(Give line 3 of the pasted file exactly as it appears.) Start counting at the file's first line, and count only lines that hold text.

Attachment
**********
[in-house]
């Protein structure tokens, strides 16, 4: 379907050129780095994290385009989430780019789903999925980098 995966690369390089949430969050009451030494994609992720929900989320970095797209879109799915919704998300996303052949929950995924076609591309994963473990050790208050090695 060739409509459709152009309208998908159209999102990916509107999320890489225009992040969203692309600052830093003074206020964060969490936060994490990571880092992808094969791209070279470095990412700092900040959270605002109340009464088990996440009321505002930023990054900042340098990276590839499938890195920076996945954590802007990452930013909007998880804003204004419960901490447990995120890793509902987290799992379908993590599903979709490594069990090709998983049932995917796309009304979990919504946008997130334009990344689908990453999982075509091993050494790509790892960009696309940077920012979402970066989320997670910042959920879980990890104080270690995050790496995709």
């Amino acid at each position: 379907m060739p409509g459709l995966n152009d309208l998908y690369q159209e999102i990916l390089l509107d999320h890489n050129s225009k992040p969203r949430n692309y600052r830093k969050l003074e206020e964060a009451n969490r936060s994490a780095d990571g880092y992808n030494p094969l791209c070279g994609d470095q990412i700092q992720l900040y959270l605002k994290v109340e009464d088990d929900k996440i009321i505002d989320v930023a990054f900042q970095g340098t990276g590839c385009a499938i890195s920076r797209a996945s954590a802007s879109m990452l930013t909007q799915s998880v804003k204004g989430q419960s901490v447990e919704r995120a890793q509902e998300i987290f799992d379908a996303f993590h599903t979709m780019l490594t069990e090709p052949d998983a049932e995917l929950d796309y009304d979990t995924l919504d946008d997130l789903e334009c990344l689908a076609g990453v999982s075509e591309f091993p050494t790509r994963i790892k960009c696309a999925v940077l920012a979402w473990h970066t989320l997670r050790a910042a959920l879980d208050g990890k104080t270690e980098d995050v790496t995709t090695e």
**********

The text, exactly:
């Amino acid at each position: 379907m060739p409509g459709l995966n152009d309208l998908y690369q159209e999102i990916l390089l509107d999320h890489n050129s225009k992040p969203r949430n692309y600052r830093k969050l003074e206020e964060a009451n969490r936060s994490a780095d990571g880092y992808n030494p094969l791209c070279g994609d470095q990412i700092q992720l900040y959270l605002k994290v109340e009464d088990d929900k996440i009321i505002d989320v930023a990054f900042q970095g340098t990276g590839c385009a499938i890195s920076r797209a996945s954590a802007s879109m990452l930013t909007q799915s998880v804003k204004g989430q419960s901490v447990e919704r995120a890793q509902e998300i987290f799992d379908a996303f993590h599903t979709m780019l490594t069990e090709p052949d998983a049932e995917l929950d796309y009304d979990t995924l919504d946008d997130l789903e334009c990344l689908a076609g990453v999982s075509e591309f091993p050494t790509r994963i790892k960009c696309a999925v940077l920012a979402w473990h970066t989320l997670r050790a910042a959920l879980d208050g990890k104080t270690e980098d995050v790496t995709t090695e």